This sample of fine grained low grade metamorphic rock comes from SW of Doon Rock, an inland promontory fort that rises above the surrounding countryside, a short distance north of the village of Kilmacrennan in County Donegal, Ireland. The rock was deposited as a finely banded siltstone-mudstone in the late Proterozoic period, before being subject to regional metamorphism. It now forms part of the Dalradian succession within the ‘chlorite’ Barrovian metamorphic zone (Barrow zones include chlorite-biotite-garnet-staurolite-kyanite-sillimanite).
In thin section, the microtexture is dominated by muscovite and quartz grains formed during low grade metamorphism and compositional bands that reflect the original sedimentary layering. The bands were deformed and crenulated by later folding and deformation. If you look carefully you'll that the thin section contains the nose of a small fold picked out by the boundary between the compositional bands. Later fluids and associated iron staining penetrated along the crenulation cleavage.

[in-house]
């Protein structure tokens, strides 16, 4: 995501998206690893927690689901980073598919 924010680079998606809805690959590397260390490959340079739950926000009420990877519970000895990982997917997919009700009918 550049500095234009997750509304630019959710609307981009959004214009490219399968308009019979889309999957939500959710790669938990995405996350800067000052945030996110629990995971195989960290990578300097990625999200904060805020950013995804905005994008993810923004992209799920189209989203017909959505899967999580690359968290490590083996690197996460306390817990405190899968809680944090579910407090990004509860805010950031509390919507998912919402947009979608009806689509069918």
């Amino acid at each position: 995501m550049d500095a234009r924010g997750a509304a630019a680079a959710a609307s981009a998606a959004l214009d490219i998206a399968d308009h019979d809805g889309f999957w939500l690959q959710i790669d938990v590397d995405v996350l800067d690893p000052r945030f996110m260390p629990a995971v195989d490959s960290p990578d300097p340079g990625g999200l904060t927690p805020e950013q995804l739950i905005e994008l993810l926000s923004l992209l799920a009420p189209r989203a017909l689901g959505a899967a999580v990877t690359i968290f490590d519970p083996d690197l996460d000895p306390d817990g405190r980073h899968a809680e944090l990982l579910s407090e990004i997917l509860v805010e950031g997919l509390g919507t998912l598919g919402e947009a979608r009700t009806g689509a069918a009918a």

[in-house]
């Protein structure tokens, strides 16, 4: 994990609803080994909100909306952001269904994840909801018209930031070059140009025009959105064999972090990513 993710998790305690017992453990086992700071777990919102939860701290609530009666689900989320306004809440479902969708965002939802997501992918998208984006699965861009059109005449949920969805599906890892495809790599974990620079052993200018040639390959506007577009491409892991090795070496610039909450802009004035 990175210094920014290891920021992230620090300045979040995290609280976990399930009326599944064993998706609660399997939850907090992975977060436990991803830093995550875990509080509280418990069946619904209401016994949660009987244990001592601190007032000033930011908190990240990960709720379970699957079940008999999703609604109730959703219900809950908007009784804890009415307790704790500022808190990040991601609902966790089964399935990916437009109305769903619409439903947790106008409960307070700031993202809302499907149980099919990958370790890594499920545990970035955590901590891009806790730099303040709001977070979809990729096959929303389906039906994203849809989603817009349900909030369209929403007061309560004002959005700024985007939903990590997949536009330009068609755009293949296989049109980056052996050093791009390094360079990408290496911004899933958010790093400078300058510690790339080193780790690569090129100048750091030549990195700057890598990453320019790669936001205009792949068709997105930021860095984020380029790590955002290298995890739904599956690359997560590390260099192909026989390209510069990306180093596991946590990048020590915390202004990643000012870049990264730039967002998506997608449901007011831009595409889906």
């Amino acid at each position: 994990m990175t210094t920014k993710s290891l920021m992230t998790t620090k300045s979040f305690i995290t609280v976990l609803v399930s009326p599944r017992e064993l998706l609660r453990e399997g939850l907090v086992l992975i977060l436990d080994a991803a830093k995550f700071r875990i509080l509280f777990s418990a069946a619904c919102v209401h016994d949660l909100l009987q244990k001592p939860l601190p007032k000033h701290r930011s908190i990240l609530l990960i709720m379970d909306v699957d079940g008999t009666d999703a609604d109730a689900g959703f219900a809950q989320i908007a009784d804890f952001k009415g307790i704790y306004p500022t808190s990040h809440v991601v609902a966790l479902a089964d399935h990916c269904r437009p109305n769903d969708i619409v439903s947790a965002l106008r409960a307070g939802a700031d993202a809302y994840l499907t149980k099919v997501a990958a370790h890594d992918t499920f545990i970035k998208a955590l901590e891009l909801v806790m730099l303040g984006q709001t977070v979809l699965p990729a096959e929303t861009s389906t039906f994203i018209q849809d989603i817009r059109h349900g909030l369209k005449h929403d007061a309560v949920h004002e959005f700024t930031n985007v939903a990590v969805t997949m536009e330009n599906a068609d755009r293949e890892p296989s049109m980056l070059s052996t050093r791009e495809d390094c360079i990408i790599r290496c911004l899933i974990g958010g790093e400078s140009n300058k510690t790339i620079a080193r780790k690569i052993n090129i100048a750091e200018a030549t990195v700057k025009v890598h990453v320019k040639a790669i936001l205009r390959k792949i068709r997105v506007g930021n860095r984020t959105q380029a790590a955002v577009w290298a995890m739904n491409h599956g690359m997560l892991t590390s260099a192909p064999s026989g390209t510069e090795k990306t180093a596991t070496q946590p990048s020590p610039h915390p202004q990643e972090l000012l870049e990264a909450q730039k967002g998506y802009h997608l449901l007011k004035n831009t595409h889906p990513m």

The United Kingdom Virtual Microscope (UKVM) collection consists of igneous, sedimentary and metamorphic rocks from around the UK.
It is intended as a teaching resource, helping to tell the story of the common rock types and how they form, and reflecting the history of the UK at the margins of the continent of Europe. The collection is a series of teaching sets, for example igneous rocks from the North Atlantic Igneous Province and SW England; high-temperature metamorphic rocks from Scotland and low-temperature metamorphic rocks from Wales; and sedimentary rocks, including English limestones and sandstones.